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The Druids, by Peter Berresford Ellis

Reviewed by Booklolly

The winter solstice powerfully connects us to our physical life on this planet so it is an auspicious time to contemplate trees, weather and light. My ancestors were Druids before they were Christians and The Druids, by Peter Berresford Ellis, takes a run at deconstructing what we believe and what we know about the early Celts and the Druid class. Because Druids avoided written records, much of what is accepted about them is imagined, hearsay or misinterpreted. Ellis has produced an accessible study without endless footnotes but with references to explore if you need academic corroboration.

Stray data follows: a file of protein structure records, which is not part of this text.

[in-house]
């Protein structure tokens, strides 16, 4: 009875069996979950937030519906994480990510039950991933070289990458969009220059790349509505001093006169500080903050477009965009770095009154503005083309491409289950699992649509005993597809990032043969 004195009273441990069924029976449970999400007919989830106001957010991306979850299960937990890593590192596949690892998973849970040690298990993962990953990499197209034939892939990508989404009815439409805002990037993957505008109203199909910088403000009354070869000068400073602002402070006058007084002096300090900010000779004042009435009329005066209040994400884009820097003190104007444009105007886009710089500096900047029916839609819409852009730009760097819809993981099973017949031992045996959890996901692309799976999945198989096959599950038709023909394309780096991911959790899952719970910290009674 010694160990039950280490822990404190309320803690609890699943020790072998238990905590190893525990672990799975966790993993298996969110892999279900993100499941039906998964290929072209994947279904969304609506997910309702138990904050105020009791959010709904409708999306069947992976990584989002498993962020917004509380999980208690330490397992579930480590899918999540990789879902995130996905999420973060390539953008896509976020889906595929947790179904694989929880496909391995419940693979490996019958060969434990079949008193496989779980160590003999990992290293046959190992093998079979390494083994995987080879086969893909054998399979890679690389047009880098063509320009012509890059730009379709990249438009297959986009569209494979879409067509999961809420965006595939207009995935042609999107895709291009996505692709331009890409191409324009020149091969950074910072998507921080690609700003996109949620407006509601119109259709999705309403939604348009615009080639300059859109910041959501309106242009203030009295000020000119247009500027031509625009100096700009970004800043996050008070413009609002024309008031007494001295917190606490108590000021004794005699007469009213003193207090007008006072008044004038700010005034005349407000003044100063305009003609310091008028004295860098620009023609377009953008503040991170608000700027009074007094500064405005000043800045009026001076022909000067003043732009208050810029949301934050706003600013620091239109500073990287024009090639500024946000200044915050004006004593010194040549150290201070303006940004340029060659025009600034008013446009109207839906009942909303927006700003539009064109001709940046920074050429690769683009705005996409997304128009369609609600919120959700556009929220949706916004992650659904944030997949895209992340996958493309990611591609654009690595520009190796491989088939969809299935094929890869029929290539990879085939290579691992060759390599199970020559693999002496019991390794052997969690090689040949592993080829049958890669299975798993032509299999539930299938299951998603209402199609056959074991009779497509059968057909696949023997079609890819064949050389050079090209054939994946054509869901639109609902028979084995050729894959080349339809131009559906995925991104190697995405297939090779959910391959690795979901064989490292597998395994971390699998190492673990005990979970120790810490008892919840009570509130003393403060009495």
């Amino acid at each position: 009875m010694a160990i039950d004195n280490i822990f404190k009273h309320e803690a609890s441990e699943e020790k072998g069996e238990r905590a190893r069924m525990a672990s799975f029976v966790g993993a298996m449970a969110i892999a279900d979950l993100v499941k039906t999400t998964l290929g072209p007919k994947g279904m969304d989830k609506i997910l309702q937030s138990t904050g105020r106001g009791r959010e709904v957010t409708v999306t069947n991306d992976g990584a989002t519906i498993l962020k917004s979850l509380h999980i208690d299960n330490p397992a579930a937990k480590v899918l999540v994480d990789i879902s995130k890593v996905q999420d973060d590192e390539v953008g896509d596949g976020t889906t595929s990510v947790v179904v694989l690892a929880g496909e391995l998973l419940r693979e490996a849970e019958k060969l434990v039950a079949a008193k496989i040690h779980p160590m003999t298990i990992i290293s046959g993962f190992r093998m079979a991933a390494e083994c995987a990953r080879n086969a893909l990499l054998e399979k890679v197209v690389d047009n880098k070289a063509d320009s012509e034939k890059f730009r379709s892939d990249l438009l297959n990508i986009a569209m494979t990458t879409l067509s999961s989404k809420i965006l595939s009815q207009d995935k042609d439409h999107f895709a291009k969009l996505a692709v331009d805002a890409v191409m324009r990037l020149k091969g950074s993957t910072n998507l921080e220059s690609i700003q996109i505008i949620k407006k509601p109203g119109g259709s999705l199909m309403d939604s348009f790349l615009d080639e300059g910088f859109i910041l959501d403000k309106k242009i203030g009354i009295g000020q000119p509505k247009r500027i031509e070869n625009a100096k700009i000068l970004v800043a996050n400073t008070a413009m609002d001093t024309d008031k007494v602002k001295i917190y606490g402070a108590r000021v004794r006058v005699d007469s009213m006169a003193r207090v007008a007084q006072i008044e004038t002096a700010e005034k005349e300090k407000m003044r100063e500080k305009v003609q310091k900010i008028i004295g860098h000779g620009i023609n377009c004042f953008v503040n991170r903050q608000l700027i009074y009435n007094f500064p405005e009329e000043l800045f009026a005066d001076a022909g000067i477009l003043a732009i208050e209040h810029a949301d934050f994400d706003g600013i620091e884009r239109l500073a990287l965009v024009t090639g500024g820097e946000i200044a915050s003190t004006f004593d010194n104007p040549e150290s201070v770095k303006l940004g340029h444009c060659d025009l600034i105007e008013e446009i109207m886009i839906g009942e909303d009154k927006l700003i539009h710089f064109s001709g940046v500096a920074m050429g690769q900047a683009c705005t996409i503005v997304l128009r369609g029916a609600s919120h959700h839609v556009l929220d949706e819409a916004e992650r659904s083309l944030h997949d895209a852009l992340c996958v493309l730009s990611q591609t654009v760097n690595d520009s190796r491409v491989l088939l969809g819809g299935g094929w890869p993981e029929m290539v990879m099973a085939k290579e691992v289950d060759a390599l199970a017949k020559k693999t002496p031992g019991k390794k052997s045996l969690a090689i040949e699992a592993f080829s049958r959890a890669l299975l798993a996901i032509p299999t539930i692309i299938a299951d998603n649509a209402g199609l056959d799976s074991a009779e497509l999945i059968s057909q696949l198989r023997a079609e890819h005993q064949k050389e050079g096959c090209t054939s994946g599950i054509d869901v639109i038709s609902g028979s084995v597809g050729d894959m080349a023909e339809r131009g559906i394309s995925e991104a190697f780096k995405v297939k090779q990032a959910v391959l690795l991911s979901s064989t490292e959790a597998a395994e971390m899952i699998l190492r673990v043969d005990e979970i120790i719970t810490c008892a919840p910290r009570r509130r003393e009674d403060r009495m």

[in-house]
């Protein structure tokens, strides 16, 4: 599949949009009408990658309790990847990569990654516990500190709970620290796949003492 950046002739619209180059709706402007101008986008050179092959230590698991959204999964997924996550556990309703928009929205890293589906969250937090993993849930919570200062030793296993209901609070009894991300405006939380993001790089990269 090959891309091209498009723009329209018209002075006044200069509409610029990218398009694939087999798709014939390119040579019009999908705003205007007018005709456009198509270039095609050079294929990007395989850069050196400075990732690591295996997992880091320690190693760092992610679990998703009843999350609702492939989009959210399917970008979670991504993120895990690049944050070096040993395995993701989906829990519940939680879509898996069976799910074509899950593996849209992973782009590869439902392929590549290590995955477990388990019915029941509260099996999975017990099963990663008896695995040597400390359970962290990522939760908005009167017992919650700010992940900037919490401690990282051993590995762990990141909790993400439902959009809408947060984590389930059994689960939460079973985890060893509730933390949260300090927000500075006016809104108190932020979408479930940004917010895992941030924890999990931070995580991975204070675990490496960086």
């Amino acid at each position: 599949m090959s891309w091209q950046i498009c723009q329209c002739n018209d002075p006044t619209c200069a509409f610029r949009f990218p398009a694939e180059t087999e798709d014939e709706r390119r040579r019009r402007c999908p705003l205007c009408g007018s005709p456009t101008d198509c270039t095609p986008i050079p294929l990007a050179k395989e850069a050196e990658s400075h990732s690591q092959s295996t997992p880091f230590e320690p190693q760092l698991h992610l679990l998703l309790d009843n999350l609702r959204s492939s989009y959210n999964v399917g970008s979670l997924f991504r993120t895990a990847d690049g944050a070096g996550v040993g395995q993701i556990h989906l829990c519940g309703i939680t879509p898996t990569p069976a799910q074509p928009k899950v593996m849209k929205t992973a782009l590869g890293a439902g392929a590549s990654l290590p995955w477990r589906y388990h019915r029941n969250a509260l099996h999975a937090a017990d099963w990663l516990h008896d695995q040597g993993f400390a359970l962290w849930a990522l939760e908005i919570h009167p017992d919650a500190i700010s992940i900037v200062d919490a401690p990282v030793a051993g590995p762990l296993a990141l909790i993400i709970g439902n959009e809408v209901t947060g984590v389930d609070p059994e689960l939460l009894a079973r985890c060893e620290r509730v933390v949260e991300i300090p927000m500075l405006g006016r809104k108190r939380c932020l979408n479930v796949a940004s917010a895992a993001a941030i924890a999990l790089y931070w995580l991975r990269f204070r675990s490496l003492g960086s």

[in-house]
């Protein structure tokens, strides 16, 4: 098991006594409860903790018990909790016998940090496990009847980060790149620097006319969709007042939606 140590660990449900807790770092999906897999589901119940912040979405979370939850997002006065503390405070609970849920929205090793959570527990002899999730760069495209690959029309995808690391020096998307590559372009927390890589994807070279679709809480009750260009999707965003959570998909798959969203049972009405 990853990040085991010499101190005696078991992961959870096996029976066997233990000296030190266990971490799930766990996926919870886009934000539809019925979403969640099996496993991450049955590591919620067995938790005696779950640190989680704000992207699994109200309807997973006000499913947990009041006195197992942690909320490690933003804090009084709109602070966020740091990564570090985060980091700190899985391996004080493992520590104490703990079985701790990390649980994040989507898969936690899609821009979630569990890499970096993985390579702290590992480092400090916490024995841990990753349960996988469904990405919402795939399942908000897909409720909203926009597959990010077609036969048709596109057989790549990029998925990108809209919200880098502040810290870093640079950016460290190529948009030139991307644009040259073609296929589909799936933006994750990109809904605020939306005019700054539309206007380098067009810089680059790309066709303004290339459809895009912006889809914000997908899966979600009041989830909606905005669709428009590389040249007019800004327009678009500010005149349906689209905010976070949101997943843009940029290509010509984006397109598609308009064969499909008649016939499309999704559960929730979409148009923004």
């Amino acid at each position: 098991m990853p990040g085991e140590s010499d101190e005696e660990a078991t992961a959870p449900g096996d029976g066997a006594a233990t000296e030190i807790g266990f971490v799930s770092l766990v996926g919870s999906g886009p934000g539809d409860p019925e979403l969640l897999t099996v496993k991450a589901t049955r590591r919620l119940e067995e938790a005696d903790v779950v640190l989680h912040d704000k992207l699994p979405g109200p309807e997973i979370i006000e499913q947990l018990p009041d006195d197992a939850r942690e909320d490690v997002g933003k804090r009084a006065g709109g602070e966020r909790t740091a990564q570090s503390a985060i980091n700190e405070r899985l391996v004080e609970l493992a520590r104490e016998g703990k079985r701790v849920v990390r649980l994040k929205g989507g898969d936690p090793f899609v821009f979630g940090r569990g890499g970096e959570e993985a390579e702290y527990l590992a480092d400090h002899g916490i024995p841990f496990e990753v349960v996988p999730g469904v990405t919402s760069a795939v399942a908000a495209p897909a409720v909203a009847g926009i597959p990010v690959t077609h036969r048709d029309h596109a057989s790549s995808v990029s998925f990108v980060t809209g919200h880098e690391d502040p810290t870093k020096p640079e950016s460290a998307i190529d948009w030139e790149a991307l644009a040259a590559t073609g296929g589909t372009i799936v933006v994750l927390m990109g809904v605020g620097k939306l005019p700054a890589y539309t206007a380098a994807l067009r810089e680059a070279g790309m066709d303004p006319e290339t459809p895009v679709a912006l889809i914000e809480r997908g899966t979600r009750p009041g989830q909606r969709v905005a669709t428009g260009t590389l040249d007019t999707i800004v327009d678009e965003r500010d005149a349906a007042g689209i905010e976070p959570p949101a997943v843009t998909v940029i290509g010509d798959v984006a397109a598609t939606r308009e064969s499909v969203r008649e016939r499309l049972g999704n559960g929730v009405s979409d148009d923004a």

The Romans wrote about the Druids they hoped to subsume and obliterate as they conquered Celtic strongholds. Roman accounts were not flattering—they painted Druids as cannibals, sorcerers and barbarians. In reality, Druids were the intellectuals of Celtic society, its judges, priests and leaders. Their culture was the most egalitarian of any in its time. Women were chattel in Greece, subservient to their husbands in Roman and completely free to own property, lead troops into battle, marry and divorce at will, serve as judiciary, priestesses and political chiefs in Celtic lands. Ellis has a section stuffed with examples of women Druids who were powerful and history-changing figures.

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